SOLVING your workforce CRISIS
Kent J. Wessinger, PhD
Are you fearful that younger employees will leave your company if you hold them accountable for productivity? Last month I was the keynote speaker at a manufacturing conference. I asked the attendees to raise their hand if they’re fearful to hold their younger employees accountable for productivity, all 350 leaders raised their hand! In this month’s
white-paper, we’ll focus on a model of accountability that positions you to solve your workforce crisis and achieve your growth goals.
As a business owner and People Scientist, I’ve solved the workforce crisis for companies and organizations of all sizes. The solutions have come from two primary questions, “Why? and What?” The statements that follow are real questions from frustrated leaders who continue to
reach out to me with their statements of crisis.
• Why is my healthcare company hiring 50 employees per month, and losing 20?
• Why did my technology company lose 1260 of the 1580 employees we hired last year?
• Why are my most talented employees leaving my company for a completely different career?
• Why is the largest block of the workforce (millennials) leaving my company at an unprecedented rate?
• Why am I struggling to get off the recruiting hamster wheel?
• Why are my managers becoming timid with the younger workforce?
As I answered those questions (and many more) related to the workforce crisis, I unearthed a critical discovery. Leaders are stunned when I tell them, “A lack of accountability is fueling your workforce crisis.” Without a clearly communicated and implemented accountability structure,
the foundation of your company will quickly erode.
Fear is dismantling accountability. Leaders are aware of the expense of replacing employees, seasoned leaders are fearful to hold the younger workforce accountable for productivity out of fear that they’ll leave the company. However, my proprietary research and implementation experience reveals that the younger workforce wants to be held accountable for productivity. However, their concept of productivity differs from the generations that precede them.
• What accountability structure do I implement to solve my workforce crisis?
I’ve helped hundreds of leaders solve their workforce crisis. On my initial assessment with their management team, I discovered that most of them had replaced accountability with a tag line from a LinkedIn darling, untested revelations from HR magazines, regurgitated retention methods from the glory days, or books written by people who conjured up an untested hypothetical solution. However, I also discovered that leaders are increasingly angry that the “Hail Mary’s” are falling short, while their workforce crisis continues to threaten their growth goals. It’s time to quiet the noise and implement an informed and tested accountability structure. Although seasoned leaders passionately agree with accountability, my experience reveals that very few know how or what structure of accountability to implement.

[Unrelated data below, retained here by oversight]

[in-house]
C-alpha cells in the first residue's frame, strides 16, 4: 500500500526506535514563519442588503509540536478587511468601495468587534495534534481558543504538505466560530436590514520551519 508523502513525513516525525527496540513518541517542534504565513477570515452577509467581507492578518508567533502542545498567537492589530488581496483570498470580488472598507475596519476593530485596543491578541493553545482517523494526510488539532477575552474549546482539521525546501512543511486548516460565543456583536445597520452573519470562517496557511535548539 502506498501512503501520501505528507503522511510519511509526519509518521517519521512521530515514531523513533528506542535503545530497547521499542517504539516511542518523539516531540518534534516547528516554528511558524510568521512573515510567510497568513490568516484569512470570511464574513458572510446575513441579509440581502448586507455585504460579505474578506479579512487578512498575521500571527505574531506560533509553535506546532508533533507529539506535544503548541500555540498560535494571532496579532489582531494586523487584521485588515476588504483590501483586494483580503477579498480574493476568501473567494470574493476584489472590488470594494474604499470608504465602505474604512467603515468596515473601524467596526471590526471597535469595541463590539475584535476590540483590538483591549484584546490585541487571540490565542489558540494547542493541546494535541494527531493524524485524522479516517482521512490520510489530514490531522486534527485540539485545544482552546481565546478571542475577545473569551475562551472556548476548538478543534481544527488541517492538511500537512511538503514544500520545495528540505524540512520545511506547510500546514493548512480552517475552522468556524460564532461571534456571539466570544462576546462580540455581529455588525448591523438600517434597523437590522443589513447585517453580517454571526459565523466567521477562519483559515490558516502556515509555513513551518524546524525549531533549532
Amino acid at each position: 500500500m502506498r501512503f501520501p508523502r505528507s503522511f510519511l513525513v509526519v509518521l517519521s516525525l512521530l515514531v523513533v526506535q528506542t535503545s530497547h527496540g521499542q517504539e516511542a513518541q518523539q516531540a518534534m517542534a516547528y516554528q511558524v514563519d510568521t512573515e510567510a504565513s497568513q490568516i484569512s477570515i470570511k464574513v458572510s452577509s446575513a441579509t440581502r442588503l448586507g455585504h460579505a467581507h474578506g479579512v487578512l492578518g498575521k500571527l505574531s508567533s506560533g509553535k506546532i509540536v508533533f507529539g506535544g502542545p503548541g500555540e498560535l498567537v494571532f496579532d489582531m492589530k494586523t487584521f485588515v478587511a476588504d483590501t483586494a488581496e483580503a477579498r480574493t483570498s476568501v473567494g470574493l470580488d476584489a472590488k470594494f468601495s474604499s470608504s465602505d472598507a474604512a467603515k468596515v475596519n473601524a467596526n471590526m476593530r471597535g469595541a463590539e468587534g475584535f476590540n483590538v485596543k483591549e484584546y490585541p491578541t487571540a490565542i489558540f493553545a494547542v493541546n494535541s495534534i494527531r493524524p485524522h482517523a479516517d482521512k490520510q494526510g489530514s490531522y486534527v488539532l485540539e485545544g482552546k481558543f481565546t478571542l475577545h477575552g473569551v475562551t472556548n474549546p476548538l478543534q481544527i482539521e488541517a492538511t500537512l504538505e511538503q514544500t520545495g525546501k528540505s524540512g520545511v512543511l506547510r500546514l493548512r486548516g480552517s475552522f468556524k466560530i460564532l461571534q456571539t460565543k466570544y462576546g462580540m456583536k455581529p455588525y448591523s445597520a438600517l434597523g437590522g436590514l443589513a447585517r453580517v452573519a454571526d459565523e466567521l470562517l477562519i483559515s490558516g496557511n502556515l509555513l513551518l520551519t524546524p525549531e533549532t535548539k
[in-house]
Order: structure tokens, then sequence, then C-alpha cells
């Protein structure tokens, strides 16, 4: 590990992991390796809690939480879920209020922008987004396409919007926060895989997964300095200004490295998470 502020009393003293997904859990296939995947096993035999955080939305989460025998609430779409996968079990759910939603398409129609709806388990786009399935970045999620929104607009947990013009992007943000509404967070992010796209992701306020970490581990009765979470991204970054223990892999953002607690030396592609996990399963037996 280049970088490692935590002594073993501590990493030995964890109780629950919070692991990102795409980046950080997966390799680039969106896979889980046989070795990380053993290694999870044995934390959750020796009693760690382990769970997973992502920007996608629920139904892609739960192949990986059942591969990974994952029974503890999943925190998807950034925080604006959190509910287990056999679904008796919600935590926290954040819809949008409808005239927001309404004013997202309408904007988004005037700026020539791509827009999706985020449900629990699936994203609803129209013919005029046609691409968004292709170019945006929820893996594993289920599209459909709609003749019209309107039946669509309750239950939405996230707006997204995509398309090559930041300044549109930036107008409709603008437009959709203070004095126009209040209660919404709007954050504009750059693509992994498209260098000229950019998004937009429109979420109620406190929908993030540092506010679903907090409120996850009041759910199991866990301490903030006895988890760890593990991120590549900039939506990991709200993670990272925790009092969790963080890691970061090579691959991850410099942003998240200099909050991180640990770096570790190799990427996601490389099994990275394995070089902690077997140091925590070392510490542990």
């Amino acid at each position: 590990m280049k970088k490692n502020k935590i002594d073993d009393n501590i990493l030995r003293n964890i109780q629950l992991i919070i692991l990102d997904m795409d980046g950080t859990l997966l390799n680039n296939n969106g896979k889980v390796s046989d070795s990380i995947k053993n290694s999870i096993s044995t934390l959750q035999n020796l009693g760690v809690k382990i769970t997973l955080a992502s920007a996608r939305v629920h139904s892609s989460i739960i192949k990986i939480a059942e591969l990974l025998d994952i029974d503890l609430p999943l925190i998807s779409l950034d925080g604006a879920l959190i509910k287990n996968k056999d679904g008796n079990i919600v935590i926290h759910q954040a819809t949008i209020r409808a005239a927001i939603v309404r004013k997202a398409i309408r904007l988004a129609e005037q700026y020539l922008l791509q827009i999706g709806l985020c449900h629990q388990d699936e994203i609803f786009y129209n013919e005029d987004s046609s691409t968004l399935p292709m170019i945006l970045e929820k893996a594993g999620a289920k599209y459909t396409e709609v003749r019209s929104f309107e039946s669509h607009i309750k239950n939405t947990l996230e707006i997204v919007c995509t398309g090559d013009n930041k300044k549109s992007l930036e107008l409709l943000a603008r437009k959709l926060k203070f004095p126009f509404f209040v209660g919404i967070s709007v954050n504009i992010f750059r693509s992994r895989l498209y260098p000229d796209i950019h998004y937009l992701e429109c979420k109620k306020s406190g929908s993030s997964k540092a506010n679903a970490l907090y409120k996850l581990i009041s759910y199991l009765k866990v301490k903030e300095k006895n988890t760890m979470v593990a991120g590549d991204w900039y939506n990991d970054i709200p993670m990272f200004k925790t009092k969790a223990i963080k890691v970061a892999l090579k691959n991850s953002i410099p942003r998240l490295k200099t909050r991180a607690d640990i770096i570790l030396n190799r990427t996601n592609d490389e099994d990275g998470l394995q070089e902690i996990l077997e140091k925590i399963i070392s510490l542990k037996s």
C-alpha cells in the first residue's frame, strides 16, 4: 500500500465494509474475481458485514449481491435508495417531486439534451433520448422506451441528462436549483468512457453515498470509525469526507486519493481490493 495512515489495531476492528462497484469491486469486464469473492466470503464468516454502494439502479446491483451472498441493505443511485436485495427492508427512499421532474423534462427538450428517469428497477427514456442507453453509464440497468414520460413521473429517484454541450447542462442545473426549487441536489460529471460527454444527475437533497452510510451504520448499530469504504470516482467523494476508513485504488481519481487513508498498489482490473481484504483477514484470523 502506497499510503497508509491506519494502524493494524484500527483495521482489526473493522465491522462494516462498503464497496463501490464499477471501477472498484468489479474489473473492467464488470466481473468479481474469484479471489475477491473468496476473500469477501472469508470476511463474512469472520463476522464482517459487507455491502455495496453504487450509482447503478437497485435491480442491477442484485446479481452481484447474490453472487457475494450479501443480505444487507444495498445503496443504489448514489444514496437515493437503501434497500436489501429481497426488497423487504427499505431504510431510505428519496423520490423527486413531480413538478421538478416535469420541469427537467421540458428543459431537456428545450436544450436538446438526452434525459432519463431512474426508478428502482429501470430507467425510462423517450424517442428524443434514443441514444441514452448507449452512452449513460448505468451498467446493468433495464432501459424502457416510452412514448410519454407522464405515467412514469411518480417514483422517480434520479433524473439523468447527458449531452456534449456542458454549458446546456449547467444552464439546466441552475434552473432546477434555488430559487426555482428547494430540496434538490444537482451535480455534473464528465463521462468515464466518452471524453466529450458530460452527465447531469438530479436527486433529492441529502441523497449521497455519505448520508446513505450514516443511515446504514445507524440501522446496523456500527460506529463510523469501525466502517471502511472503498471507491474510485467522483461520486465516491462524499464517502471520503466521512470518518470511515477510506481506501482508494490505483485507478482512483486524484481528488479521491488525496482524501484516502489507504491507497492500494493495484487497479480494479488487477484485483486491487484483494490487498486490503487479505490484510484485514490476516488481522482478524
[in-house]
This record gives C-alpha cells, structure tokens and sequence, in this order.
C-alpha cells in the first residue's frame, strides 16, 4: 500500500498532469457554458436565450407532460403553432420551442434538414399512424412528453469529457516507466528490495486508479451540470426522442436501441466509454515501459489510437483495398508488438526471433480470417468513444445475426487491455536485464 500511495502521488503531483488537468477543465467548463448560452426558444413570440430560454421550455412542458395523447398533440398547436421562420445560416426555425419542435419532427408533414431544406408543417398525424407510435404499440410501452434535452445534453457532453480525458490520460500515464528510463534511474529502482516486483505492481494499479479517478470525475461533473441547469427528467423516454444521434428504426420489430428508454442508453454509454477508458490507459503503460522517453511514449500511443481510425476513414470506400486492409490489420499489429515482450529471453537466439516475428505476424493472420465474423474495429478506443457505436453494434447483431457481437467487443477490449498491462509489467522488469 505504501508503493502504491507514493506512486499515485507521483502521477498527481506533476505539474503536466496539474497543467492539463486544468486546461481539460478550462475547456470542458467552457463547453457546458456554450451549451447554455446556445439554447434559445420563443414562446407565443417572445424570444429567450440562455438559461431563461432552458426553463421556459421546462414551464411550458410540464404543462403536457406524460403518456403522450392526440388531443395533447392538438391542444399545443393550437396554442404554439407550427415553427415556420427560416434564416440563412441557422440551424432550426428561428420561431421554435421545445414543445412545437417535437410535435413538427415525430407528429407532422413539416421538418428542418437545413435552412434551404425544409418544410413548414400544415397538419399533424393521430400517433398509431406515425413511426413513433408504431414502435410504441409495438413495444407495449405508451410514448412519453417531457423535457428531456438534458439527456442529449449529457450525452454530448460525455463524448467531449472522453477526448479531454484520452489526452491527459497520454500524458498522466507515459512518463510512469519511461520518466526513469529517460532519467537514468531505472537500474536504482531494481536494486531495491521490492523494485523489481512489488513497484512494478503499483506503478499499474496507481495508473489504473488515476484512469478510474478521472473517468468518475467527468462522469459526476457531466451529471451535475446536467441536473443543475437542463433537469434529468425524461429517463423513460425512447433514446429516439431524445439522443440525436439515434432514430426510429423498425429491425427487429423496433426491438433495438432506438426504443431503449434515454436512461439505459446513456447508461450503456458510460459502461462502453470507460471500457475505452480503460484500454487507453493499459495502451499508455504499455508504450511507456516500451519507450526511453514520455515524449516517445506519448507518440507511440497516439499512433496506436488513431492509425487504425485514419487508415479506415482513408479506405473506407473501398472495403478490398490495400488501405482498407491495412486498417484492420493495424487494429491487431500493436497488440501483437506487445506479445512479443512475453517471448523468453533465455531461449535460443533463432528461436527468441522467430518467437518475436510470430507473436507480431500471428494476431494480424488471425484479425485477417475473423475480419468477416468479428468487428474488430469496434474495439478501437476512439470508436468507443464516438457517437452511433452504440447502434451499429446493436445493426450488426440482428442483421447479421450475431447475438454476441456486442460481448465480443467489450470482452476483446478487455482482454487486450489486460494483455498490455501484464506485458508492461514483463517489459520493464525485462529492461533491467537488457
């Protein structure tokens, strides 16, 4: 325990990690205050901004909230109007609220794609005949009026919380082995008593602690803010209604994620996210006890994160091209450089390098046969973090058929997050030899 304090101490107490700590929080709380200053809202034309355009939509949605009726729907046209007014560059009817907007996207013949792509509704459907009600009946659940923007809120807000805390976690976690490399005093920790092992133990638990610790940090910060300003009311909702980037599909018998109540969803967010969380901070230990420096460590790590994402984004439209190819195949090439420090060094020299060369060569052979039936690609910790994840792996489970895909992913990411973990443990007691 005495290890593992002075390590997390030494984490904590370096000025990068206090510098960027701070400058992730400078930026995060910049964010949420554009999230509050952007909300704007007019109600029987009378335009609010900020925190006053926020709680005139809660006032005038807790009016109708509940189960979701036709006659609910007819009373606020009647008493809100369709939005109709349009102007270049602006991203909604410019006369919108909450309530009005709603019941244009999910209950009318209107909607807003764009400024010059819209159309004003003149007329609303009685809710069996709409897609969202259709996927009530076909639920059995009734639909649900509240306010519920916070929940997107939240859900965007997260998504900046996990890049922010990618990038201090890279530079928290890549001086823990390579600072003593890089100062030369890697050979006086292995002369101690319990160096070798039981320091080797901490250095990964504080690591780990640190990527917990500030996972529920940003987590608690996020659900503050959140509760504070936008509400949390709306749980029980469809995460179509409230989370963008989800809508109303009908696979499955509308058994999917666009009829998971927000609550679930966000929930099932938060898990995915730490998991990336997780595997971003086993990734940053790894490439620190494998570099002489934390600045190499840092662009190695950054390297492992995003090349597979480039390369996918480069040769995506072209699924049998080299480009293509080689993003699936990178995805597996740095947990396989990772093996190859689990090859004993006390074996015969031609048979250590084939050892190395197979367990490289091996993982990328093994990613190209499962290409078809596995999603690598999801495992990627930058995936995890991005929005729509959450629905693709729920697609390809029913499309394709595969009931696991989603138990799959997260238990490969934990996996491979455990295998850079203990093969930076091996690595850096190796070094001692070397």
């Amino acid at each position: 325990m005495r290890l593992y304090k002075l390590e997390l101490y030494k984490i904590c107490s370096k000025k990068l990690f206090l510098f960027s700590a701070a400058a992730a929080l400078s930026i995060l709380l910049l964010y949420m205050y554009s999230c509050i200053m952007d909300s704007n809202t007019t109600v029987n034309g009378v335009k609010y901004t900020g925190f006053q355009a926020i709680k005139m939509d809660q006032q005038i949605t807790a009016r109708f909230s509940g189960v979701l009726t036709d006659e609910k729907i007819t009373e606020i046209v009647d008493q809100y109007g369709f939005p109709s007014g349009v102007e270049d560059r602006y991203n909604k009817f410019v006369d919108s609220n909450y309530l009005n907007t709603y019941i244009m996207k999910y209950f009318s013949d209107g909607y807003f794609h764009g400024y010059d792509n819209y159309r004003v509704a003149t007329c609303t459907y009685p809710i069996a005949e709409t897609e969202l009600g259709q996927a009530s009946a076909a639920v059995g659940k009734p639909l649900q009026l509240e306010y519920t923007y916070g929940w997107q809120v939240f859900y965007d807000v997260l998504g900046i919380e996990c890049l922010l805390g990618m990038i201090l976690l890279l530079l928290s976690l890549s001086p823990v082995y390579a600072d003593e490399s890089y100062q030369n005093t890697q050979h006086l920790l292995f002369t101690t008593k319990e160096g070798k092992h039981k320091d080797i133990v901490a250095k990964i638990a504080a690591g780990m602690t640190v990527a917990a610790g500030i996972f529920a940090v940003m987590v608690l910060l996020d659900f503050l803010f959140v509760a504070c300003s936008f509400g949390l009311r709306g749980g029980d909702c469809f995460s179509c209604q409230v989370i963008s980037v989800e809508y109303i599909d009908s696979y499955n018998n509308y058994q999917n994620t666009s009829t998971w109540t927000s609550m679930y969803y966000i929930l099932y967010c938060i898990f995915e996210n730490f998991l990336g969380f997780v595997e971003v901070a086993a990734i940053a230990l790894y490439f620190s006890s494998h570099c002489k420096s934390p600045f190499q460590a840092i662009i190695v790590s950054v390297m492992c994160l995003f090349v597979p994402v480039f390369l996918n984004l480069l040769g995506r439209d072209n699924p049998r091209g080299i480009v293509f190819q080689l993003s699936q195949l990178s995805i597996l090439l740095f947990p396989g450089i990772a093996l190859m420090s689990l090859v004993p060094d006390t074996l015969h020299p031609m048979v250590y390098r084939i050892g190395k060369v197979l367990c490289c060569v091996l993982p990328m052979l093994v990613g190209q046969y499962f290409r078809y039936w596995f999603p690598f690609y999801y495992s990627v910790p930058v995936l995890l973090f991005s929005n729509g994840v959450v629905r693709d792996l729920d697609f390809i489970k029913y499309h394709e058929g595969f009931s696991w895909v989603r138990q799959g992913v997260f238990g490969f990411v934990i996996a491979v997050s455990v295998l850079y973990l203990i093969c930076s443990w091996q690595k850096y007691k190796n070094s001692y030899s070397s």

My implementation experience emphatically reveals that an informed and tested accountability structure is the essential first step to successfully attract, engage, and retain your younger workforce.
Accountability has always been viewed as hierarchal, a top-down structure. Each department of the company holds the division below them accountable for productivity, until it reaches the bottom department. Although this structure seems to be the only conceivable model of accountability, it’s the model that’s millennials are rejecting.
Think about this, a lack of accountability from management is fueling the workforce crisis, yet when the traditional model of accountability is enforced, it further exasperates the workforce crisis! This quandary is why 84% of all leaders state they don’t know how to solve their workforce crisis. It’s one of the reasons why 68% of all leaders today are “concerned” about the future of their company with the current workforce. There is an accountability crisis that’s fueling the workforce crisis!
• If not the traditional model of accountability, then “What” accountability structure do I implement to solve my workforce crisis?
When leaders reach out to me for help, my first step is to implement a thriving culture of accountability. Accountability is no longer top-down, it’s reciprocal. Leaders hold their employees accountable for productivity, while employees hold the company accountable for structures that facilitate their success.
My proprietary research reveals that top talent millennial employees rarely leave due to pay. The primary reason they leave is the absence of structures that facilitate their success. The Retention Partners team and I are focused on helping you implement and perpetuate a culture of accountability. To achieve that objective, we utilize my proprietary research and implementation experiences to help you develop structures of employee engagement and retention that facilitate success.